Should You Use Stash Or Robinhood?
Robinhood and Stash shine in different areas so the best investment app for you depends on which features are most important to you.
|Robinhood Pros||Stash Pros|
|✅ No Commissions: What’s not to love about paying no commissions costs. Robinhood wins hands down on cost against just about every competing investment app. Margin trading does come at a monthly cost, starting at $5.||✅ Thematic Investments: Choose dividend paying stocks, blue chips, environmentally-friendly stocks, conservative stocks, global stocks and a host of others easily.|
|✅ Low Account Minimum: Open a Robinhood account without contributing a dime, but to invest obviously you will need to deposit cash and to trade on margin, the minimum needed is $2,000.||✅ Education: An extensive library of valuable information to help you make better investing decisions is at your fingertips.|
|✅ Easy Setup: Setup is speedy, account verification is fast, and cash transfers are straightforward at Robinhood.||✅ Social Connectivity: After you make a trade, share your investment selections easily on Facebook (portfolio value and account balances remain private).|
|✅ Margin Trading: Adventurous traders who can tolerate more risk have the option to amplify gains by using margin at Robinhood, though beware that risks increase too.||✅ Easy Navigability: Stash isn’t the easiest app to set up but when you’re in it’s highly intuitive to make additional deposits, learn, and even automate recurring deposits with Auto-Stash.|
|✅ Mobile Friendly: Robinhood is compatible with iPhones and Android phones.||✅ Mobile Friendly: iOS and Android users can both use Stash.|
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Stash vs Robinhood Comparison
Stash is good for investors who want to begin with small amounts of money.
A standout feature is that you can buy fractional shares, which makes smaller and less expensive transactions simple to execute.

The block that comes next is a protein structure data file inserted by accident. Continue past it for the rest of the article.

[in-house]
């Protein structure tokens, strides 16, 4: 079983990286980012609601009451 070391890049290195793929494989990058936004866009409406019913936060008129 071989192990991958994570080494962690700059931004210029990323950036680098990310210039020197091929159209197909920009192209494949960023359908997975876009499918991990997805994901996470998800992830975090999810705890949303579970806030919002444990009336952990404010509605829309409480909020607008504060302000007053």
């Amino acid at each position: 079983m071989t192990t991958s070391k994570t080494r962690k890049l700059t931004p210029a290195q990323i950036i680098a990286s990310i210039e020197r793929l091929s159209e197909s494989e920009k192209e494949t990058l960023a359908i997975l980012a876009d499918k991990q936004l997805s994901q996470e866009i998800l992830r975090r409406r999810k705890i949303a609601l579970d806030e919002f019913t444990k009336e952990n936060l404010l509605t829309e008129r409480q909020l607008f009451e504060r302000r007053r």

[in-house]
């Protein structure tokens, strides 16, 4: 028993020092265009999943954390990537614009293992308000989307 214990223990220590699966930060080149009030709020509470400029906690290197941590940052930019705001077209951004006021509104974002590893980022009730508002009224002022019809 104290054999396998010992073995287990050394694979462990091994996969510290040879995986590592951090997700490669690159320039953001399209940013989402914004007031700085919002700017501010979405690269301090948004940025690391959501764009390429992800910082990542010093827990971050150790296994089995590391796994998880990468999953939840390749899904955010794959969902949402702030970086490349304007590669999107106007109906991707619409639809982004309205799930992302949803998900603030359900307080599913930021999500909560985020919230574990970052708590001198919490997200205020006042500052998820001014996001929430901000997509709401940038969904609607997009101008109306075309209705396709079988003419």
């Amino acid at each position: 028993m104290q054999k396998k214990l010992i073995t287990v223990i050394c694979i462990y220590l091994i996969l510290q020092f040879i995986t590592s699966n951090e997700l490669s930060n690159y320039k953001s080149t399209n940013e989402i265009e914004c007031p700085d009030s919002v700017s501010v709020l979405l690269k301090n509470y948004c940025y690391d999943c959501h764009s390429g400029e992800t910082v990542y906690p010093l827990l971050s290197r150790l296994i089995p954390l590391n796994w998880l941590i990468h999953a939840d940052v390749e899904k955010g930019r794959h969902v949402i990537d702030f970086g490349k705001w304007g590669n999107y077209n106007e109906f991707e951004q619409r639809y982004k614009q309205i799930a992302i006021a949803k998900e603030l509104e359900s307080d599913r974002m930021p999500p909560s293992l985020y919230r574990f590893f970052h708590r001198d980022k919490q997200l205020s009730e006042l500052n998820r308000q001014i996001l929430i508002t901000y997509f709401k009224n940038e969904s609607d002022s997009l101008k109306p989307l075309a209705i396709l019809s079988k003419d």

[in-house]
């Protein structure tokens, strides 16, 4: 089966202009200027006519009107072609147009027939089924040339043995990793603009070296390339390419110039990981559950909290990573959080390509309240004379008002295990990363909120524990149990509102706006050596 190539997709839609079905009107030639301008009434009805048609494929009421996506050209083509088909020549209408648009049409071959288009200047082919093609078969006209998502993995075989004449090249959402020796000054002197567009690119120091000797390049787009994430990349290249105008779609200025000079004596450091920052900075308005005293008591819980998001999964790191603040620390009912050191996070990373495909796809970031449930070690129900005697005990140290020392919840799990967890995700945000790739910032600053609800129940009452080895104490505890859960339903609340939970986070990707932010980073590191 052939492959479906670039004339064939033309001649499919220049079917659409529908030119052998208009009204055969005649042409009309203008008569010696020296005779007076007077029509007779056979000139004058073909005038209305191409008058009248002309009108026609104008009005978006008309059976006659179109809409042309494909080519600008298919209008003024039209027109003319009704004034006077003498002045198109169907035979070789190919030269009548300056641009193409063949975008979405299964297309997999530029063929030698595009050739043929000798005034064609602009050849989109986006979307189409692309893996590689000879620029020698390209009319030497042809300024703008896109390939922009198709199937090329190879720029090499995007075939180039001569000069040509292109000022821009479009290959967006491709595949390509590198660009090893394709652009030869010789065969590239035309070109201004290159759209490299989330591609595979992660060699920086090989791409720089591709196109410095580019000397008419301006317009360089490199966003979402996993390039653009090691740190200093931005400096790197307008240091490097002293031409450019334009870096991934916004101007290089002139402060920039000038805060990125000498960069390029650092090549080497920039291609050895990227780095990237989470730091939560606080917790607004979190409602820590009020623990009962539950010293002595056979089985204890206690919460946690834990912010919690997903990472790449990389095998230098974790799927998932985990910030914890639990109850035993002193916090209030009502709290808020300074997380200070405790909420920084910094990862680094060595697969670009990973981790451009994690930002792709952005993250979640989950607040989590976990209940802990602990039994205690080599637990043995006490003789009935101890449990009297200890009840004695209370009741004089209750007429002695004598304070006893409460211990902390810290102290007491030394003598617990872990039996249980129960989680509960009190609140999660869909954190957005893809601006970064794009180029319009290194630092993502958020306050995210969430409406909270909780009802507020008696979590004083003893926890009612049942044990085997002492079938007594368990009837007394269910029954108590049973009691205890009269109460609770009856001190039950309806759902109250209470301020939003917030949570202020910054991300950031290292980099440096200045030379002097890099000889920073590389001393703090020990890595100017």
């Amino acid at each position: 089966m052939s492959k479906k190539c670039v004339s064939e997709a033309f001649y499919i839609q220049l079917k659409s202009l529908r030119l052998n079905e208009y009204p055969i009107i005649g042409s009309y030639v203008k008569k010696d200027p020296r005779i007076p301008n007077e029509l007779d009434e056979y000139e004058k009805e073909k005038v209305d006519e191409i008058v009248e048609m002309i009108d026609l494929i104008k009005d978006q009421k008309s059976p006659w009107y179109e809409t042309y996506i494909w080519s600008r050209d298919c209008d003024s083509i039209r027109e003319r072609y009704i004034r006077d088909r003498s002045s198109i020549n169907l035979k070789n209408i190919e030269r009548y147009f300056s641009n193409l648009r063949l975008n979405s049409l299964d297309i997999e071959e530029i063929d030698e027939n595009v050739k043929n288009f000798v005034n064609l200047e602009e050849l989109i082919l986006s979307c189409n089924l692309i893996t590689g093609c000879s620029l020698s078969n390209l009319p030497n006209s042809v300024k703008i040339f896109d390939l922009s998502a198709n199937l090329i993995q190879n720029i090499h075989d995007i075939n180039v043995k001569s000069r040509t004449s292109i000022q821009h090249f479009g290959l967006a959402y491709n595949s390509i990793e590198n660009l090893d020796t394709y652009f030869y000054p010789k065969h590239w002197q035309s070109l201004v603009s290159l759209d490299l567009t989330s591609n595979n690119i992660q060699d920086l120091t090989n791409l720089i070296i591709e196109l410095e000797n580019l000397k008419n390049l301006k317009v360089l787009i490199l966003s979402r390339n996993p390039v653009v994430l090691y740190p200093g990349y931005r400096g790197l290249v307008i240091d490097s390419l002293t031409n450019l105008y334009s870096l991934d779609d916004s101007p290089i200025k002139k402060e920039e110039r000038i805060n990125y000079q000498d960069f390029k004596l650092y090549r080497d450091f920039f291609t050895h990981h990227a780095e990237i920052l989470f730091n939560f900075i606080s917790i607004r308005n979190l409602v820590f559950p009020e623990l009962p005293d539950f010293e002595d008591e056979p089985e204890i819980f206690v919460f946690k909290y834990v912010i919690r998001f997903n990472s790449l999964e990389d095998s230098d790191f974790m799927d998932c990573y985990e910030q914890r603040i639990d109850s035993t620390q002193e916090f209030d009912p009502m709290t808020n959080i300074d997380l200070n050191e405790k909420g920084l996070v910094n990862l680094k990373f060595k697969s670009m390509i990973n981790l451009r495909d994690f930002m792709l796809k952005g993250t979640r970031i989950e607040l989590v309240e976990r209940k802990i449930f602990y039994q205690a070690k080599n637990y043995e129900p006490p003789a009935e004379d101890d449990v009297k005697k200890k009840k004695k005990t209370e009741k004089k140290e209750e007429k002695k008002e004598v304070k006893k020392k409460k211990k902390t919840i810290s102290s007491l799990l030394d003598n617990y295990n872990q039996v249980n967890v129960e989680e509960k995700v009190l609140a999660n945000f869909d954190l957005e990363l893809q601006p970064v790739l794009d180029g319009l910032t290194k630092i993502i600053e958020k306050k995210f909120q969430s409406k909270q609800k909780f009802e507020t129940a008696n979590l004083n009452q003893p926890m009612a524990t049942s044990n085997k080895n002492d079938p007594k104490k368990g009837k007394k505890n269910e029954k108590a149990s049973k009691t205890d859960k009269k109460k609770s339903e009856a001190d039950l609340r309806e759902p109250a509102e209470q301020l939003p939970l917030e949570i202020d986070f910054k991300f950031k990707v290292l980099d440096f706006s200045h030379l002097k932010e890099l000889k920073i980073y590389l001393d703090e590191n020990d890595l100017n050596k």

This platform is ideal if you want to learn as you go without taking on much risk – Stash provides plenty of educational help along the way.
The fee charged to each user is only a dollar a month until their balance is over $5000, which makes starting to invest accessible to just about everyone.
Robinhood Has The Simplest User Interface
Robinhood is more like a traditional investment platform for online stock trading. But Robinhood may be more attractive to some people new to trading because there is no minimum balance, monthly fee, or commission paid to a bank or broker.
In spite of these loose requirements, Robinhood can be more expensive to begin because you must buy and trade real stocks at full value, as there is no fractional share purchase option.
This may also create more of a learning curve or margin for error for users, as novices are essentially playing in the big leagues right away with little guidance. However, the user interface for the Robinhood app is actually easier to learn than Stash.
Factors to Consider
While the monthly fee for Stash seems very low, it can be expensive to use for those who are only investing small amounts, where Robinhood is totally free.
Yet Stash is probably a better place to actually learn about finance and investing for newcomers, even if they only want to invest small amounts of time and money to begin.
Robinhood may be better for those with some experience and knowledge because of its ability to function as a full trading platform. However, Stash gives users more opportunities to learn as they go in exchange for a small fee.